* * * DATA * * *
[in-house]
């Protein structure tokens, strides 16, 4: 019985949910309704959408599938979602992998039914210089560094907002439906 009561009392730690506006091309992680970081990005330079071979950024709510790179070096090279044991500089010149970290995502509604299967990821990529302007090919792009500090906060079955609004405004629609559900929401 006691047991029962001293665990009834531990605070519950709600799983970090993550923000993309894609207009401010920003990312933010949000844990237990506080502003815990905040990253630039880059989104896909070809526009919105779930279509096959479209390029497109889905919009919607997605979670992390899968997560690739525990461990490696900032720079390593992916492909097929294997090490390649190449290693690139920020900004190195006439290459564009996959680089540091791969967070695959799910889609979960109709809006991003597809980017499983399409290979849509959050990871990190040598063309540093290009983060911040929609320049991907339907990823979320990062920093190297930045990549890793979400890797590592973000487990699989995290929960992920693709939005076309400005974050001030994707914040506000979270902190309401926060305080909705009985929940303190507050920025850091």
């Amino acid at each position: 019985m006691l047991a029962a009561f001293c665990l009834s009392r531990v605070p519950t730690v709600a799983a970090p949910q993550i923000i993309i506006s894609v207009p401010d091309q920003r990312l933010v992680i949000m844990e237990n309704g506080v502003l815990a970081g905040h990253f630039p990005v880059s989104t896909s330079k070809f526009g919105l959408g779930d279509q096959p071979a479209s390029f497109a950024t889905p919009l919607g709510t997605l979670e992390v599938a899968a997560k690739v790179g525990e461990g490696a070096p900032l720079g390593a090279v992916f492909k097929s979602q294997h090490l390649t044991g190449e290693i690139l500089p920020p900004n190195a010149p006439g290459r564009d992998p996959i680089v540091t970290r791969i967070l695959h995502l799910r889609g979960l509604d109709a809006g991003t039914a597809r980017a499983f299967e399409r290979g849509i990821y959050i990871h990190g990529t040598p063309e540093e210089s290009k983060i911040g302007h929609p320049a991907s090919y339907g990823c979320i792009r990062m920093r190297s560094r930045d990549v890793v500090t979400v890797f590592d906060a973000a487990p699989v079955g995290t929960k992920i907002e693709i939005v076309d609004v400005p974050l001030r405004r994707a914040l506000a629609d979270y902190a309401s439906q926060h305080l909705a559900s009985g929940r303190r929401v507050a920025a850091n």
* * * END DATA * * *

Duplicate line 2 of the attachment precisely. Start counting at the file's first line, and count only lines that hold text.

């Protein structure tokens, strides 16, 4: 019985949910309704959408599938979602992998039914210089560094907002439906 009561009392730690506006091309992680970081990005330079071979950024709510790179070096090279044991500089010149970290995502509604299967990821990529302007090919792009500090906060079955609004405004629609559900929401 006691047991029962001293665990009834531990605070519950709600799983970090993550923000993309894609207009401010920003990312933010949000844990237990506080502003815990905040990253630039880059989104896909070809526009919105779930279509096959479209390029497109889905919009919607997605979670992390899968997560690739525990461990490696900032720079390593992916492909097929294997090490390649190449290693690139920020900004190195006439290459564009996959680089540091791969967070695959799910889609979960109709809006991003597809980017499983399409290979849509959050990871990190040598063309540093290009983060911040929609320049991907339907990823979320990062920093190297930045990549890793979400890797590592973000487990699989995290929960992920693709939005076309400005974050001030994707914040506000979270902190309401926060305080909705009985929940303190507050920025850091």